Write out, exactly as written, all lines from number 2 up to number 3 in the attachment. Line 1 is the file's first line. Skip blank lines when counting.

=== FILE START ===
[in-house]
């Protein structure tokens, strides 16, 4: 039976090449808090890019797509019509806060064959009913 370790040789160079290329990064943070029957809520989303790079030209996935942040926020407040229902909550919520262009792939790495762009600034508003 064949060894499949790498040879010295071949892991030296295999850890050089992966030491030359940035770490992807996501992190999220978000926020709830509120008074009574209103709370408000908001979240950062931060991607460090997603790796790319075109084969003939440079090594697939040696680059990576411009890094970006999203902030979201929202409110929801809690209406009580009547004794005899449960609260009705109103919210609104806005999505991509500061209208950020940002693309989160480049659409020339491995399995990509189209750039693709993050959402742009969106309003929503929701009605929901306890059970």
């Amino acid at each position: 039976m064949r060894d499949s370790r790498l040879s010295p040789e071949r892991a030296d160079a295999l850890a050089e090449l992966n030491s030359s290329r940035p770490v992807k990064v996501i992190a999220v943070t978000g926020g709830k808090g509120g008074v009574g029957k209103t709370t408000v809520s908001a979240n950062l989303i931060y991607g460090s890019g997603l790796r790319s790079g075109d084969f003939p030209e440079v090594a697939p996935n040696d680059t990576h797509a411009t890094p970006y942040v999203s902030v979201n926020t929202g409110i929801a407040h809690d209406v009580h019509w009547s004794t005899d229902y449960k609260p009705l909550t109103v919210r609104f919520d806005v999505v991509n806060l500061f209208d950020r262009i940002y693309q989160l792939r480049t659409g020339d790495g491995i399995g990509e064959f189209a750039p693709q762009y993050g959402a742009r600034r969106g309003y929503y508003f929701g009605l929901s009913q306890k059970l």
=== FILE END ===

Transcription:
């Protein structure tokens, strides 16, 4: 039976090449808090890019797509019509806060064959009913 370790040789160079290329990064943070029957809520989303790079030209996935942040926020407040229902909550919520262009792939790495762009600034508003 064949060894499949790498040879010295071949892991030296295999850890050089992966030491030359940035770490992807996501992190999220978000926020709830509120008074009574209103709370408000908001979240950062931060991607460090997603790796790319075109084969003939440079090594697939040696680059990576411009890094970006999203902030979201929202409110929801809690209406009580009547004794005899449960609260009705109103919210609104806005999505991509500061209208950020940002693309989160480049659409020339491995399995990509189209750039693709993050959402742009969106309003929503929701009605929901306890059970």
């Amino acid at each position: 039976m064949r060894d499949s370790r790498l040879s010295p040789e071949r892991a030296d160079a295999l850890a050089e090449l992966n030491s030359s290329r940035p770490v992807k990064v996501i992190a999220v943070t978000g926020g709830k808090g509120g008074v009574g029957k209103t709370t408000v809520s908001a979240n950062l989303i931060y991607g460090s890019g997603l790796r790319s790079g075109d084969f003939p030209e440079v090594a697939p996935n040696d680059t990576h797509a411009t890094p970006y942040v999203s902030v979201n926020t929202g409110i929801a407040h809690d209406v009580h019509w009547s004794t005899d229902y449960k609260p009705l909550t109103v919210r609104f919520d806005v999505v991509n806060l500061f209208d950020r262009i940002y693309q989160l792939r480049t659409g020339d790495g491995i399995g990509e064959f189209a750039p693709q762009y993050g959402a742009r600034r969106g309003y929503y508003f929701g009605l929901s009913q306890k059970l």